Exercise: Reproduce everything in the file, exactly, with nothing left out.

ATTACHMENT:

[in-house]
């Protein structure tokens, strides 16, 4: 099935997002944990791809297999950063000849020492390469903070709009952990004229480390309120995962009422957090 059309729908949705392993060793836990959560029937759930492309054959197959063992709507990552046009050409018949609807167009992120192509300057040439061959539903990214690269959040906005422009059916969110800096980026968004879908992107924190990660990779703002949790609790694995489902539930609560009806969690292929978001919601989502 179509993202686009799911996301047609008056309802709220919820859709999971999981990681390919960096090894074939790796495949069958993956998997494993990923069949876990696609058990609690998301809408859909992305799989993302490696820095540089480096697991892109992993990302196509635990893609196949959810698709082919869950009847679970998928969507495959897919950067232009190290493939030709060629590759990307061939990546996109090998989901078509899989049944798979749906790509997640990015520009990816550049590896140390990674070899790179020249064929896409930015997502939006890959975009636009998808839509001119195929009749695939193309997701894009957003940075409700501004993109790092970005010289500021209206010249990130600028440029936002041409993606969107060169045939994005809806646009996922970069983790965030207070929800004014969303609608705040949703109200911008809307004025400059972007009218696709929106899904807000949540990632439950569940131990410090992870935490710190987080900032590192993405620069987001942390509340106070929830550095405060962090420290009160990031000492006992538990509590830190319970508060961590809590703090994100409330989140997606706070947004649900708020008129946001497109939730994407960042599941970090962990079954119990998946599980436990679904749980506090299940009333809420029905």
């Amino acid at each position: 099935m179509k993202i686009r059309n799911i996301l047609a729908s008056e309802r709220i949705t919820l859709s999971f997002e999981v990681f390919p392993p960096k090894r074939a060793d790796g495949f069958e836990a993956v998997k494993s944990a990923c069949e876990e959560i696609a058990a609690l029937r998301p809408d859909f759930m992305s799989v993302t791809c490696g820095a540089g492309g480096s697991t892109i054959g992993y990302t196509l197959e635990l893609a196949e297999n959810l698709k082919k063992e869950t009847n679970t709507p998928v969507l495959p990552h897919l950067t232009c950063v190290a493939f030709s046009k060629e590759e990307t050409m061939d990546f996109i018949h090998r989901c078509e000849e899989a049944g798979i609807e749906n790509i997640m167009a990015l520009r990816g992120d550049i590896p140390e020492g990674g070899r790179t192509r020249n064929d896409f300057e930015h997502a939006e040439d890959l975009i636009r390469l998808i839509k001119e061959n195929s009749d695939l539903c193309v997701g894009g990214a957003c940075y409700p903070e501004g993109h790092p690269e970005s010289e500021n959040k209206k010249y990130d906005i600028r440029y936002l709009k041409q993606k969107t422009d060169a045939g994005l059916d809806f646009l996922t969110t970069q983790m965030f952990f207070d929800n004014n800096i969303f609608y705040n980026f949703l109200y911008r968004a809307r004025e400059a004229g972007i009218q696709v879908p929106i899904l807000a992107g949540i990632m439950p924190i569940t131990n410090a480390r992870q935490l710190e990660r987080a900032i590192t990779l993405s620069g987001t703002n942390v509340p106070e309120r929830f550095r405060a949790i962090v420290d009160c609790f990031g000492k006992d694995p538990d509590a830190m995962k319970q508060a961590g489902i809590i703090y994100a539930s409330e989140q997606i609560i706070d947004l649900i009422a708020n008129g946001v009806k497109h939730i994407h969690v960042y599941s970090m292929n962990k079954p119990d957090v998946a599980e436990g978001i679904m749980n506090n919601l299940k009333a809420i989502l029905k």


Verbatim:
[in-house]
């Protein structure tokens, strides 16, 4: 099935997002944990791809297999950063000849020492390469903070709009952990004229480390309120995962009422957090 059309729908949705392993060793836990959560029937759930492309054959197959063992709507990552046009050409018949609807167009992120192509300057040439061959539903990214690269959040906005422009059916969110800096980026968004879908992107924190990660990779703002949790609790694995489902539930609560009806969690292929978001919601989502 179509993202686009799911996301047609008056309802709220919820859709999971999981990681390919960096090894074939790796495949069958993956998997494993990923069949876990696609058990609690998301809408859909992305799989993302490696820095540089480096697991892109992993990302196509635990893609196949959810698709082919869950009847679970998928969507495959897919950067232009190290493939030709060629590759990307061939990546996109090998989901078509899989049944798979749906790509997640990015520009990816550049590896140390990674070899790179020249064929896409930015997502939006890959975009636009998808839509001119195929009749695939193309997701894009957003940075409700501004993109790092970005010289500021209206010249990130600028440029936002041409993606969107060169045939994005809806646009996922970069983790965030207070929800004014969303609608705040949703109200911008809307004025400059972007009218696709929106899904807000949540990632439950569940131990410090992870935490710190987080900032590192993405620069987001942390509340106070929830550095405060962090420290009160990031000492006992538990509590830190319970508060961590809590703090994100409330989140997606706070947004649900708020008129946001497109939730994407960042599941970090962990079954119990998946599980436990679904749980506090299940009333809420029905």
């Amino acid at each position: 099935m179509k993202i686009r059309n799911i996301l047609a729908s008056e309802r709220i949705t919820l859709s999971f997002e999981v990681f390919p392993p960096k090894r074939a060793d790796g495949f069958e836990a993956v998997k494993s944990a990923c069949e876990e959560i696609a058990a609690l029937r998301p809408d859909f759930m992305s799989v993302t791809c490696g820095a540089g492309g480096s697991t892109i054959g992993y990302t196509l197959e635990l893609a196949e297999n959810l698709k082919k063992e869950t009847n679970t709507p998928v969507l495959p990552h897919l950067t232009c950063v190290a493939f030709s046009k060629e590759e990307t050409m061939d990546f996109i018949h090998r989901c078509e000849e899989a049944g798979i609807e749906n790509i997640m167009a990015l520009r990816g992120d550049i590896p140390e020492g990674g070899r790179t192509r020249n064929d896409f300057e930015h997502a939006e040439d890959l975009i636009r390469l998808i839509k001119e061959n195929s009749d695939l539903c193309v997701g894009g990214a957003c940075y409700p903070e501004g993109h790092p690269e970005s010289e500021n959040k209206k010249y990130d906005i600028r440029y936002l709009k041409q993606k969107t422009d060169a045939g994005l059916d809806f646009l996922t969110t970069q983790m965030f952990f207070d929800n004014n800096i969303f609608y705040n980026f949703l109200y911008r968004a809307r004025e400059a004229g972007i009218q696709v879908p929106i899904l807000a992107g949540i990632m439950p924190i569940t131990n410090a480390r992870q935490l710190e990660r987080a900032i590192t990779l993405s620069g987001t703002n942390v509340p106070e309120r929830f550095r405060a949790i962090v420290d009160c609790f990031g000492k006992d694995p538990d509590a830190m995962k319970q508060a961590g489902i809590i703090y994100a539930s409330e989140q997606i609560i706070d947004l649900i009422a708020n008129g946001v009806k497109h939730i994407h969690v960042y599941s970090m292929n962990k079954p119990d957090v998946a599980e436990g978001i679904m749980n506090n919601l299940k009333a809420i989502l029905k």